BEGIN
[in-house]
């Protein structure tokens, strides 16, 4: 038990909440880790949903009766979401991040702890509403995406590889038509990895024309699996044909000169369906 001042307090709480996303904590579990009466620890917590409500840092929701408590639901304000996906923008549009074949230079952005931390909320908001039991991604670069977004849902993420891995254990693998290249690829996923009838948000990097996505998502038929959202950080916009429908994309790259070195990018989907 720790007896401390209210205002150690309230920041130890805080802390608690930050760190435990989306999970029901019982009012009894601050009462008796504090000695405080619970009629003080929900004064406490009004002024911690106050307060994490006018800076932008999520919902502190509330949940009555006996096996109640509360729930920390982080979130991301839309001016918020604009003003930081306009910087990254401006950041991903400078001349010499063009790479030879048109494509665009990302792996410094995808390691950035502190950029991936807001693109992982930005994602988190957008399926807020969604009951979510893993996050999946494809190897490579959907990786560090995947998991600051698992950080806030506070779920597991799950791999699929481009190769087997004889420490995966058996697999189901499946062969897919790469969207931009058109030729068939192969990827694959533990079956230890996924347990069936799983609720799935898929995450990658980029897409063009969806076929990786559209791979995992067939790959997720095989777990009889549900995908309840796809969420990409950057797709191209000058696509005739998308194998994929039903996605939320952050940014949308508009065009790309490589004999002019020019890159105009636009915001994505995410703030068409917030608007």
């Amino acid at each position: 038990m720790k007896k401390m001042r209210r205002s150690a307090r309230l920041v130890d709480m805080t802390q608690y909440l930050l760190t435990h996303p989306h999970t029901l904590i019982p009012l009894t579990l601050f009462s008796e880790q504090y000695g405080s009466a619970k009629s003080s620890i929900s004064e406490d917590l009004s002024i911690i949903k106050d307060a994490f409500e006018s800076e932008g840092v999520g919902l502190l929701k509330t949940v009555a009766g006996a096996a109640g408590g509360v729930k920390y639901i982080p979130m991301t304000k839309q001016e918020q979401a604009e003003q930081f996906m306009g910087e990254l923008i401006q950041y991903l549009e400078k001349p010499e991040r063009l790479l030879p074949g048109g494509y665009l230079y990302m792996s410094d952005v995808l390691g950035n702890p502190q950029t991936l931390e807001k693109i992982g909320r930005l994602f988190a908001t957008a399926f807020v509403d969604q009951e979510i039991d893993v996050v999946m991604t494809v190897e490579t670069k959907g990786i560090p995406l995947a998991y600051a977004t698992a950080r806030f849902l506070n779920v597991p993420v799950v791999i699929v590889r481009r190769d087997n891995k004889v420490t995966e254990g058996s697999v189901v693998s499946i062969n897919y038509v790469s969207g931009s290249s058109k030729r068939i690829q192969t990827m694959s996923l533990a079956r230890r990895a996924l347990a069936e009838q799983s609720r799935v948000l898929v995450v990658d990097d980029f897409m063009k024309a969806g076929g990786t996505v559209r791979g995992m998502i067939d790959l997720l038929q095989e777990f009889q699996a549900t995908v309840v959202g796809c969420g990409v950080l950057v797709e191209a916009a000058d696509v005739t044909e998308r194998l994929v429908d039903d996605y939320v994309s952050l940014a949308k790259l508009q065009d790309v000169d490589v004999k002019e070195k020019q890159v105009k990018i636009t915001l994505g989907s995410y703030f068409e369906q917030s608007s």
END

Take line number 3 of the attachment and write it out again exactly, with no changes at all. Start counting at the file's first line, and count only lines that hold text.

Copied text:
């Amino acid at each position: 038990m720790k007896k401390m001042r209210r205002s150690a307090r309230l920041v130890d709480m805080t802390q608690y909440l930050l760190t435990h996303p989306h999970t029901l904590i019982p009012l009894t579990l601050f009462s008796e880790q504090y000695g405080s009466a619970k009629s003080s620890i929900s004064e406490d917590l009004s002024i911690i949903k106050d307060a994490f409500e006018s800076e932008g840092v999520g919902l502190l929701k509330t949940v009555a009766g006996a096996a109640g408590g509360v729930k920390y639901i982080p979130m991301t304000k839309q001016e918020q979401a604009e003003q930081f996906m306009g910087e990254l923008i401006q950041y991903l549009e400078k001349p010499e991040r063009l790479l030879p074949g048109g494509y665009l230079y990302m792996s410094d952005v995808l390691g950035n702890p502190q950029t991936l931390e807001k693109i992982g909320r930005l994602f988190a908001t957008a399926f807020v509403d969604q009951e979510i039991d893993v996050v999946m991604t494809v190897e490579t670069k959907g990786i560090p995406l995947a998991y600051a977004t698992a950080r806030f849902l506070n779920v597991p993420v799950v791999i699929v590889r481009r190769d087997n891995k004889v420490t995966e254990g058996s697999v189901v693998s499946i062969n897919y038509v790469s969207g931009s290249s058109k030729r068939i690829q192969t990827m694959s996923l533990a079956r230890r990895a996924l347990a069936e009838q799983s609720r799935v948000l898929v995450v990658d990097d980029f897409m063009k024309a969806g076929g990786t996505v559209r791979g995992m998502i067939d790959l997720l038929q095989e777990f009889q699996a549900t995908v309840v959202g796809c969420g990409v950080l950057v797709e191209a916009a000058d696509v005739t044909e998308r194998l994929v429908d039903d996605y939320v994309s952050l940014a949308k790259l508009q065009d790309v000169d490589v004999k002019e070195k020019q890159v105009k990018i636009t915001l994505g989907s995410y703030f068409e369906q917030s608007s």